Artland’s Daily Art Pick

Every day collectors at Artland share variety of artworks from around the world, both from their personal collections as well as pieces they’ve seen in a recent gallery opening or got inspired by on the web.

In this feature, we will be presenting you with the highlight of the day, the most interesting, inspiring or moving piece of art posted in the app in the last days together with name of the collector who shared it.

Check the collector’s profile in the app to see their entire collection!

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About the artist

Julie Curtiss is a French artist based in Brooklyn. In 2004, she studied at the Art Institute of Chicago thanks to a Louis Vuitton Moet Hennessy Award. After her graduation from l’Ecole des Beaux-arts of Paris in 2006, she lived in Tokyo. Influenced by the local art scene and Japanese graphic imagery, she started a new body of works focusing on drawing. After a brief come back in France, she finally settled in Brooklyn in 2010 and was recipient of a Van Lier Fellowship from the New York Foundation for the Arts in 2012. Curtiss shows her works in various venues and galleries of the New York City area.

I enjoy associating humor with darkness, the uncanny and the mundane, grotesque shapes to vivid colors. I work from mental notes or imagination. With ideas of narration, I will utilize recurring elements from one painting to another, or leave some of the action outside the frame, thus creating a form of suspense.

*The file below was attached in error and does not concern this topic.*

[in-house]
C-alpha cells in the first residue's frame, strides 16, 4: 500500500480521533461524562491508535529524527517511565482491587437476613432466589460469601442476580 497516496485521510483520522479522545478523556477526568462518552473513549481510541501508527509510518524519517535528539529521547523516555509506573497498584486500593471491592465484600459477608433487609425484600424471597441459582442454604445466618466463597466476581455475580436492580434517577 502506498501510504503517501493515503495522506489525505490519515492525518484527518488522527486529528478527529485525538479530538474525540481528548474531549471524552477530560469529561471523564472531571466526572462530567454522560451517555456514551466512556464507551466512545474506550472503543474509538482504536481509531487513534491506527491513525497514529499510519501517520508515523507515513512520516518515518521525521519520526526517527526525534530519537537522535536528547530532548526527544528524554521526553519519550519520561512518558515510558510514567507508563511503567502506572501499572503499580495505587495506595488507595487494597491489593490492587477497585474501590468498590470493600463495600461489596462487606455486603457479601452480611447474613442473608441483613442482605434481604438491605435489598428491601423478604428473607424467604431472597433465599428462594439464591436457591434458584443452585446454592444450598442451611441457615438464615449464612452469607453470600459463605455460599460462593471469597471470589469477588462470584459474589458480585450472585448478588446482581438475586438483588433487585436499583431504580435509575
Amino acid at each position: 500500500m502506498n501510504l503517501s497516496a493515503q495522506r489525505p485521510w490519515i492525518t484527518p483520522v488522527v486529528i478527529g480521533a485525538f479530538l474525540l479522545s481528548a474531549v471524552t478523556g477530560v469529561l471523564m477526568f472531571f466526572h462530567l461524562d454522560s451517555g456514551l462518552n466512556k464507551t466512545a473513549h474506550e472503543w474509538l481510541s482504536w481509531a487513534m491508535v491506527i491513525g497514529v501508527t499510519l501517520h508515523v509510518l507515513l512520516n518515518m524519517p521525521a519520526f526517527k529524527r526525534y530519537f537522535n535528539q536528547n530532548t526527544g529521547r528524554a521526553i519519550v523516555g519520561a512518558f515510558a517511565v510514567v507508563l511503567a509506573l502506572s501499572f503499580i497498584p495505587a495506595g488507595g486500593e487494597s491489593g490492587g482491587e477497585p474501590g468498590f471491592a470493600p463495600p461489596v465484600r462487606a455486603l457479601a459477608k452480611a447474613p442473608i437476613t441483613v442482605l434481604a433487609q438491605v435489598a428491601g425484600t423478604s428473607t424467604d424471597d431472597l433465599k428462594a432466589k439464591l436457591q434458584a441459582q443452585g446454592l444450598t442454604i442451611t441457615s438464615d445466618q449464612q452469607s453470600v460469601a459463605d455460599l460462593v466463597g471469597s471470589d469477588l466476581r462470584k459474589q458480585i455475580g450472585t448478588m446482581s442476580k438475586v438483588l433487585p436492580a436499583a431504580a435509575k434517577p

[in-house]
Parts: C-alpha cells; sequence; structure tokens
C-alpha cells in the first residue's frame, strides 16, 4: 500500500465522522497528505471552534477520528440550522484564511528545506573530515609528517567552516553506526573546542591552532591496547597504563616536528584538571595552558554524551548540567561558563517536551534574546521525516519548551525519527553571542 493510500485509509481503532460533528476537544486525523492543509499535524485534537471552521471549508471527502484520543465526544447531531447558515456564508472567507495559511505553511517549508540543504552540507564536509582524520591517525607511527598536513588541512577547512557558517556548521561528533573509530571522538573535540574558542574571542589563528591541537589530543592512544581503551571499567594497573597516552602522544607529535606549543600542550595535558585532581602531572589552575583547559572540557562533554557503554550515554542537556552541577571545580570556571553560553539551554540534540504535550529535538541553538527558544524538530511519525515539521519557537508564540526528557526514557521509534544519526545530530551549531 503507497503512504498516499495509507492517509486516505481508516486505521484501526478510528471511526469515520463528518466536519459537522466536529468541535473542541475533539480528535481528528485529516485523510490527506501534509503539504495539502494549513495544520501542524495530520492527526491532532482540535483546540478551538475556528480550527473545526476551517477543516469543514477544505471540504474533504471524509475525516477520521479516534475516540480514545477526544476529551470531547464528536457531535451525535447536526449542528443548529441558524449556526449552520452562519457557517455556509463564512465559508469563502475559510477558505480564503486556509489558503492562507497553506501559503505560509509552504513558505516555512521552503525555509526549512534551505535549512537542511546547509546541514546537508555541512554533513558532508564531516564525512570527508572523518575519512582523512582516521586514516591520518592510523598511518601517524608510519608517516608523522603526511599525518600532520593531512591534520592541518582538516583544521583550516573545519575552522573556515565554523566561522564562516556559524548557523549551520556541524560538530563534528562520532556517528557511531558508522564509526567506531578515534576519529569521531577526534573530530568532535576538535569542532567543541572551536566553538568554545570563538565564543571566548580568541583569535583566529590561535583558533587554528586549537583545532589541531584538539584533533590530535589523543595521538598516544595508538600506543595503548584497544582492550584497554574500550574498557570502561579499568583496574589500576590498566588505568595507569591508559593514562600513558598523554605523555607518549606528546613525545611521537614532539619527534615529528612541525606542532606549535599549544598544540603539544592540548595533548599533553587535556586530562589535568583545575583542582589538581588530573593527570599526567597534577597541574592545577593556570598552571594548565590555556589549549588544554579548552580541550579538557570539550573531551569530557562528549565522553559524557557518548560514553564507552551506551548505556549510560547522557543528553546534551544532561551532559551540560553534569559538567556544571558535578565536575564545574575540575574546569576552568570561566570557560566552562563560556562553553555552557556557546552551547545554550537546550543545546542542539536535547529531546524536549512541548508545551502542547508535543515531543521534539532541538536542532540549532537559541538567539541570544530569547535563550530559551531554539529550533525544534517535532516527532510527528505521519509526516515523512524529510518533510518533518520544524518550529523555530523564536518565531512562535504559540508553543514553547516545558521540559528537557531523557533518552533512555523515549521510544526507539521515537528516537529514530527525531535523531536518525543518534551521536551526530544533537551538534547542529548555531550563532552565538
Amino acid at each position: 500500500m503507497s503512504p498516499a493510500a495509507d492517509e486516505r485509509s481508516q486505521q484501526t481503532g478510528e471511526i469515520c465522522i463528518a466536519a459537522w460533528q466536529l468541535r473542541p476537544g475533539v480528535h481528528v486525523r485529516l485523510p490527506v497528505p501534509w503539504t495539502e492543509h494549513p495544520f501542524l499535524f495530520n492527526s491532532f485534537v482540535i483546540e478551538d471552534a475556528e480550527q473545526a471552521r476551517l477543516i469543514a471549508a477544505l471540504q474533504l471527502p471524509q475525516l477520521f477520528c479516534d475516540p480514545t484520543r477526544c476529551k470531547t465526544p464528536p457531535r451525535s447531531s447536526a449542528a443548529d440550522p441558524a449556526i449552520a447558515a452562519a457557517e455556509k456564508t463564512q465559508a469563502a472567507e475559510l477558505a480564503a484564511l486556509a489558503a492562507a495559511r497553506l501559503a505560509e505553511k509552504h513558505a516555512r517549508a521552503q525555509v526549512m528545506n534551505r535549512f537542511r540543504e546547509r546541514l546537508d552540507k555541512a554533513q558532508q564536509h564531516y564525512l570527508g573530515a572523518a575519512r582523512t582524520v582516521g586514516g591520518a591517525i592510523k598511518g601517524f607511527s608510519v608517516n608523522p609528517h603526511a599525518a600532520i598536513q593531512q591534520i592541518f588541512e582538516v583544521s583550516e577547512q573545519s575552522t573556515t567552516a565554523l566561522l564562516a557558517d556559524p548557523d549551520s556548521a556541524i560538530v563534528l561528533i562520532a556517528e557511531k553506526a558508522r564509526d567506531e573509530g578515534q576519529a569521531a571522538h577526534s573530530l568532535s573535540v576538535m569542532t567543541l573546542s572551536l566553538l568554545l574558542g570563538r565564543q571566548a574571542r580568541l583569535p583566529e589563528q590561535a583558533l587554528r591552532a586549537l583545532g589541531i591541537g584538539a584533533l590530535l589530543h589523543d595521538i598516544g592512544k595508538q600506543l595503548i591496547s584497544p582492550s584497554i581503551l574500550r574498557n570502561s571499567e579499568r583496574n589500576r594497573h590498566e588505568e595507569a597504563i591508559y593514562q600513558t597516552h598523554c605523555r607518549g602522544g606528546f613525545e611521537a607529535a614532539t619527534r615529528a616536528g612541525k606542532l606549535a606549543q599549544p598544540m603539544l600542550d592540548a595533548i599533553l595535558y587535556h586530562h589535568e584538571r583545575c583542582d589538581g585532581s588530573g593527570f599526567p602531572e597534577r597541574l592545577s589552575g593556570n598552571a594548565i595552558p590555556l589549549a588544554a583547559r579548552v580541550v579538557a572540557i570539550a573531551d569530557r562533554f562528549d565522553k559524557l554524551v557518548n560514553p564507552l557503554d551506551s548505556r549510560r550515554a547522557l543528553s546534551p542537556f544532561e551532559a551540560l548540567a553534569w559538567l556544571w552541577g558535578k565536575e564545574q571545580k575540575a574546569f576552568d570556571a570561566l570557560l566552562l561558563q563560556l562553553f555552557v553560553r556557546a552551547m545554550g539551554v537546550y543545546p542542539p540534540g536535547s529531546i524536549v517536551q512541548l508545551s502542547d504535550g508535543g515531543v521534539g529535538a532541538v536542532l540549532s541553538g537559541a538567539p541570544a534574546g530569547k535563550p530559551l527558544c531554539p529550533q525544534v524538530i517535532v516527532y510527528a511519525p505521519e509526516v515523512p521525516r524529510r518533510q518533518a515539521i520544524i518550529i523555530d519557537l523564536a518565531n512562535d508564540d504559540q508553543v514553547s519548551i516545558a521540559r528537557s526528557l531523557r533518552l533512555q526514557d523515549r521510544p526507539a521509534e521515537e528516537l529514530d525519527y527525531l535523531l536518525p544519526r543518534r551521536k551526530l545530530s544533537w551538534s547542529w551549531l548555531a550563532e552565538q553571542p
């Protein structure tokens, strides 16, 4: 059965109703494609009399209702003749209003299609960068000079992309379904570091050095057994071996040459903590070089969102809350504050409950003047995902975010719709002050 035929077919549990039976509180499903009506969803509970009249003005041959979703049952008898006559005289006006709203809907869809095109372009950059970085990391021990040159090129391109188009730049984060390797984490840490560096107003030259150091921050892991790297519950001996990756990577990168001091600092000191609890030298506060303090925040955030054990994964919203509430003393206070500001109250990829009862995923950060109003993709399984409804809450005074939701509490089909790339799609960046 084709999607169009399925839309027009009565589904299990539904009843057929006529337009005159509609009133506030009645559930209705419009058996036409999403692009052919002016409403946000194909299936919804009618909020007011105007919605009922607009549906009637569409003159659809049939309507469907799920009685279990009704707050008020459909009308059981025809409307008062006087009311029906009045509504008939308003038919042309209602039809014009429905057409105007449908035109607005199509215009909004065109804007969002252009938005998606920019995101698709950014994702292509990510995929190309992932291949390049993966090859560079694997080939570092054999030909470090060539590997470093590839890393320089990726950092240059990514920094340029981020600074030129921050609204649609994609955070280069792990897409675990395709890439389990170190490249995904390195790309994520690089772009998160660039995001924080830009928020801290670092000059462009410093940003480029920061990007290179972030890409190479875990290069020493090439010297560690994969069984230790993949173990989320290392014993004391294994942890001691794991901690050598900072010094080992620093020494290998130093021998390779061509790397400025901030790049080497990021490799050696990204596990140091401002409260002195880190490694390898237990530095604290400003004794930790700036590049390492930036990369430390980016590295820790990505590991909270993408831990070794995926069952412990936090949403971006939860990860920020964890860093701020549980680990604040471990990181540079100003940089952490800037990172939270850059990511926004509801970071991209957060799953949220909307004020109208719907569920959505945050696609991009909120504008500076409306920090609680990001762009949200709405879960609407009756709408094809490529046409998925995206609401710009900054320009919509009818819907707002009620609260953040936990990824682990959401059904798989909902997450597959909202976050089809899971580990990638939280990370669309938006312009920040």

My artworks are psychological. By omitting parts of an image or suggesting abnormal situations, I would like to contrast a feeling of familiarity with surrealism.

I am interested in the various aspects that female identity can take, especially through the opposite notions of Nature and Culture. I like to represent smoking teacups and cigarettes, objects that call to mind a domestic, tamed image of women. On the other side, organic, ambiguous body parts allude to the archetype of a woman fused with nature and her animalistic drive.

With faceless portraits of women, gnarled fingers and toes, and voluptuous bodies composed of hair, I would like to present the viewer with an enigmatic puzzle, an invitation to reflect on the idea of an unfixed, ever-changing self.


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